Thursday June 18th, 2020 It is hot out there, eh? And dry, too. On the lowest sections of the Rhododendron trail the temperature is perhaps 3-4 degrees cooler than the parking lot. As you can see in the picture below, the youngest leaves are drooping a bit. But during the summer here in SW New England we often see dry spells interspersed by thunderstorms, so no worries yet, but if the older leaves were to curl up like they do in the winter (so as to conserve moisture), then we will take a closer look.
As is normal, the hybrid rhododendron are in full display in landscaped gardens and front yards. However, Rhododendron maximus, a native species, blooms during the middle of July. Again, as you can see in the pictures below, the flower buds are still pretty tight. They are just beginning to expand, and will probably be right on schedule. Whose schedule is the question. Their own, of course. Plan on mid-July.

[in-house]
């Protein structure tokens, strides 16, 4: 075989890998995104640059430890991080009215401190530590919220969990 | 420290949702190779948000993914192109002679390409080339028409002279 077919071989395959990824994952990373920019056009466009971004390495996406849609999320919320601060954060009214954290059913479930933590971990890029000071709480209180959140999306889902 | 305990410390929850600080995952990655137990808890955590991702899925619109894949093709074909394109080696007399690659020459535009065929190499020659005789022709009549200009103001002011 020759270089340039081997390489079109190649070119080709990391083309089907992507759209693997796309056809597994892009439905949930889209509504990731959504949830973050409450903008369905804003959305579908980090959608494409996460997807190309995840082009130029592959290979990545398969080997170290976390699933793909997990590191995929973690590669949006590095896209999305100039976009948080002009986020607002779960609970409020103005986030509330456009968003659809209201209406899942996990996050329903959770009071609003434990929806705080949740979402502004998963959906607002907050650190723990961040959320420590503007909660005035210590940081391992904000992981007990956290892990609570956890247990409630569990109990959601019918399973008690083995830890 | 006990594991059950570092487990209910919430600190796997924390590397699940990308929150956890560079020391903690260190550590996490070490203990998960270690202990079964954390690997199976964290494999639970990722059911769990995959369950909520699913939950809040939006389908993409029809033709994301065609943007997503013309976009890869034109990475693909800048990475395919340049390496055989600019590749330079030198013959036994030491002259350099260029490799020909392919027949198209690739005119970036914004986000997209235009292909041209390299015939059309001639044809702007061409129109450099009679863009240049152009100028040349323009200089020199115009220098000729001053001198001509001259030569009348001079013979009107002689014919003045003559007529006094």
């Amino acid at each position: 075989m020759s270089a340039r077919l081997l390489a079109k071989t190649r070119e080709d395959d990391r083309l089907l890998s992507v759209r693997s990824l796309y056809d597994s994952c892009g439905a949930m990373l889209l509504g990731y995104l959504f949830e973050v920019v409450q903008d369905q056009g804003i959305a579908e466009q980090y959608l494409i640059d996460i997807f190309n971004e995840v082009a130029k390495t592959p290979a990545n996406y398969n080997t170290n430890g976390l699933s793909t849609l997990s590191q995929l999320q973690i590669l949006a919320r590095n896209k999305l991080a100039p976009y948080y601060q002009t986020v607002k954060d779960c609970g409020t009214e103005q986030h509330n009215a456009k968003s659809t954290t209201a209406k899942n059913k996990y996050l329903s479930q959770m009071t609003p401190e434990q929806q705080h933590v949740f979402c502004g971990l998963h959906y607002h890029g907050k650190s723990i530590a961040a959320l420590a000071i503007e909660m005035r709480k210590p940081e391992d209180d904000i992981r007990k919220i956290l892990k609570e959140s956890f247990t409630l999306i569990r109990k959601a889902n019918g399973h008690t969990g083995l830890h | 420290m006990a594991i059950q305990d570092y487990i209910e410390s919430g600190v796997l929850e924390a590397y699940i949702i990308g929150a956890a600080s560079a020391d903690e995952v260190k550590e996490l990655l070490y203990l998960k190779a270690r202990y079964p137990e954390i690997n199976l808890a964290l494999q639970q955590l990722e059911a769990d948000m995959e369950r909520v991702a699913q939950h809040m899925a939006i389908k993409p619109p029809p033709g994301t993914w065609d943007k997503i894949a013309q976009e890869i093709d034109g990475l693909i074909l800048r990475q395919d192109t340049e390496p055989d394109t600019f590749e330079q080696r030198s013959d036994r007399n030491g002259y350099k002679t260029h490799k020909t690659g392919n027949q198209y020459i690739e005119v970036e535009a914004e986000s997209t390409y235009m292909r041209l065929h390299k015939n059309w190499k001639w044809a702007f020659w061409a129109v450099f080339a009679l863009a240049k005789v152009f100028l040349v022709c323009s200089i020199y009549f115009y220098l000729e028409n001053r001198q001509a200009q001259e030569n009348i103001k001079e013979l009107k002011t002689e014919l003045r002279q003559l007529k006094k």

The mosquitos are no longer swarming at he grove, but they are there, and they will find you, so be prepared.